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Exit planning for private business owners

November 14, 2019
Mike McCoy
Mike McCoy

As a private business owner, your exit strategy isn’t as simple as selling off company stock when the market’s high. To secure your retirement goals, you’ll need a plan, and you’ll need time on your side. The insights that follow can help you better understand the challenges you’ll face and help you get started on your strategy sooner rather than later.


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The payoff of early planning

Start planning your exit at least five years before your goal retirement date. Taking action early gives you distinct advantages, including:

  • Allowing you to consider all exit options.
  • Creating a clearly defined vision for your company’s future and your role in it.
  • Providing time to prepare your partners, investors or employees.
  • Helping you guide business decisions leading up to your exit.
  • Being prepared for an unexpected offer or crisis.
  • Providing time to mentally prepare for the shift from full-time work to full-time retirement, a challenge owners often struggle with the most.


Exit challenges for private business owners

The illiquid nature of private company assets impacts multiple aspects of your exit strategy, including those below.


Company value. Instead of simply tracking share prices, you’ll need a valuation specialist to provide an objective statement of your company’s worth. Work with someone who understands the various types of valuations and who can provide appropriate valuations that match each exit strategy under consideration.


Exit structure. As a private business owner, you’ll also need to decide on your preferred exit strategy, such as:

  • Sell to a third party (e.g., competitor or new entrant to industry)
  • Sell to company management
  • Leverage a private equity infusion
  • Leverage an employee stock option plan
  • Gift to family
  • Donate to charity


Who you sell your company to can also impact the valuation of your company. For instance, a competitor should warrant a higher sales price due to economies of scale that this buyer can achieve.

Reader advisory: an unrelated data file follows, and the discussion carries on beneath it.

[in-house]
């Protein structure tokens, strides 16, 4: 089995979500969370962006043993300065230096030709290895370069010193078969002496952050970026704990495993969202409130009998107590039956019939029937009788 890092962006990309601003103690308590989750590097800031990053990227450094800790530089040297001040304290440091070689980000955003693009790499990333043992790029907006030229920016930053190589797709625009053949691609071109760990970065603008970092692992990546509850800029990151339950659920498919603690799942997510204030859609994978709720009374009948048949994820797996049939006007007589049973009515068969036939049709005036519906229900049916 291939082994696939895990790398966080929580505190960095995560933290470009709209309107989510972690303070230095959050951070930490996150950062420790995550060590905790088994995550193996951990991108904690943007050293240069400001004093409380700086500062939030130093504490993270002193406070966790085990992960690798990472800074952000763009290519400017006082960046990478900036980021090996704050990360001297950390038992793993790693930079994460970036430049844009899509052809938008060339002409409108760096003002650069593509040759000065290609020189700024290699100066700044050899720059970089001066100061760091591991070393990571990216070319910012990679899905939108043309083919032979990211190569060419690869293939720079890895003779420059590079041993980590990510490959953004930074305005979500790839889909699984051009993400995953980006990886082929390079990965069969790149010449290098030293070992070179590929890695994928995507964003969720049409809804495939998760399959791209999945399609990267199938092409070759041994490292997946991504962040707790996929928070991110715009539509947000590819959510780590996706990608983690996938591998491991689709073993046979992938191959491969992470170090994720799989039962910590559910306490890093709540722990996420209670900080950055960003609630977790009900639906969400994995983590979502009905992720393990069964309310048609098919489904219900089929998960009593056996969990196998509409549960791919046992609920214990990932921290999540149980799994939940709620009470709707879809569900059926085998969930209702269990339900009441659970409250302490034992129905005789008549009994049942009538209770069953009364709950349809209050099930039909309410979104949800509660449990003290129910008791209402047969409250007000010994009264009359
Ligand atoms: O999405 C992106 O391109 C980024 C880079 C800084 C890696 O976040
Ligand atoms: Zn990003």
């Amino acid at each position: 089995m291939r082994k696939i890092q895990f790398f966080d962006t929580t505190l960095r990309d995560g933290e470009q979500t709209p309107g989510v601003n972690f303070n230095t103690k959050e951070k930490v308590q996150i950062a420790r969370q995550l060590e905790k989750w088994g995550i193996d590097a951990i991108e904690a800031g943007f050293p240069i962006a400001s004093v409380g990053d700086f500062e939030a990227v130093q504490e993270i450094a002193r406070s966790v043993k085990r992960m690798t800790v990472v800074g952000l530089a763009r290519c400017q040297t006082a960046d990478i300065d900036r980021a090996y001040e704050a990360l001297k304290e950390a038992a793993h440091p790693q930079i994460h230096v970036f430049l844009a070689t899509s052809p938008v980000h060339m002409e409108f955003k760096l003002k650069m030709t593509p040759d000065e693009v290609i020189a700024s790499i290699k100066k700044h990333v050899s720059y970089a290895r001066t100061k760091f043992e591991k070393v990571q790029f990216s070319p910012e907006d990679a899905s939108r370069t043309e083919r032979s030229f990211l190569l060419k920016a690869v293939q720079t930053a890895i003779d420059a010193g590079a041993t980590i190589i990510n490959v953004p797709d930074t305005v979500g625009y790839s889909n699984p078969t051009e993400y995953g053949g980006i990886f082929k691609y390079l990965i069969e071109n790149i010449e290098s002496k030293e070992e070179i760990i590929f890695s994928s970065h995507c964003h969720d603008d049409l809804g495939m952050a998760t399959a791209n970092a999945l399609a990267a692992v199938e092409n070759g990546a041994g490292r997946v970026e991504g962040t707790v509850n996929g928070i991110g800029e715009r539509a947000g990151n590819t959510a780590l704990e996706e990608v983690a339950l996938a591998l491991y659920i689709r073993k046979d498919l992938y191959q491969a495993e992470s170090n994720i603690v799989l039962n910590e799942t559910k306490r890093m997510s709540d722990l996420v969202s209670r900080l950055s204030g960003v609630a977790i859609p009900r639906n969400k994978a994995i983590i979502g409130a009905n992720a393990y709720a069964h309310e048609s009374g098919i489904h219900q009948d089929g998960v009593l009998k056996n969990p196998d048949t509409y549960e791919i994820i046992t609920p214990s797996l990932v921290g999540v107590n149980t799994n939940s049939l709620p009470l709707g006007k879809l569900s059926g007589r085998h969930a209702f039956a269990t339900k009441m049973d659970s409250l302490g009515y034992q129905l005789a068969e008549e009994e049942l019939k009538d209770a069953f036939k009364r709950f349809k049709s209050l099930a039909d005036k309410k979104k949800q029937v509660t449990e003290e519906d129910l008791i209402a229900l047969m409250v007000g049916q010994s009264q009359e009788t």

Tax implications. You can choose to conduct a cash sale — where you sell the business as a complete entity — or an asset sale, where you sell off components of the business. When considering your options, understand that it’s not just what you get (the sale price), but what you actually keep after taxes and transaction fees. The structure of the sale can provide significant variations between those two numbers. A CPA with private business experience can help you understand the potential tax outcomes for each option.


Finding a buyer. Unlike the relatively quick proposition of selling publicly held shares in the market, finding the right buyer for a private company can potentially take years. Working with a professional business broker who has experience specific to your industry can help identify (and attract) likely prospects. Unfortunately, more than three quarters of all closely held businesses that are put on the market never actually make it to a closing transaction.


Expense considerations. Business owners need to review post-sale impacts on their retirement budget. For instance, owners should examine which personal expenses are currently being run through the business and be prepared to include these expenses in their personal budget after the transaction is complete. In some cases, it would elevate the potential valuations if these expenses were shifted from the company and to the individual several years prior to the exit.


Mental preparation. Although not directly related to the illiquidity of assets, this is another notable difference between private and public company exit planning. As a private business owner, you’re most likely deeply involved in the operations of your company on a daily, full-time basis — and may have been in this position for decades. It can be a difficult transition to suddenly move from that lifestyle to one of free time and leisure — or, in the case of a private equity transition, turning into an employee overnight and taking direction from another person who now has controlling interest in the business you built. It’s a shift for which you need to mentally prepare.


Next steps

An important step in planning your exit strategy is to complete a valuation gap calculation. This is where you estimate the funds you’ll need to achieve your retirement dreams and goals, and compare that to the value of your business. If there is a gap, your plan should include strategies for potentially increasing the value of your business before selling or finding other ways to make up the funds shortfall.


Our team within Wealth Management can assist you with your business exit strategies. To schedule a personal discussion and set your plan in motion, please contact your Private Banker.


Talk to a Private Banker



The information, views, opinions, and positions expressed by the author(s), presenter(s) and/or presented in the article are those of the author or individual who made the statement and do not necessarily reflect the policies, views, opinions, and positions of Hancock Whitney Bank. Hancock Whitney makes no representations as to the accuracy, completeness, timeliness, suitability, or validity of any information presented.


This information is general in nature and is provided for educational purposes only. Information provided and statements made should not be relied on or interpreted as accounting, financial planning, investment, legal, or tax advice. Hancock Whitney Bank encourages you to consult a professional for advice applicable to your specific situation.


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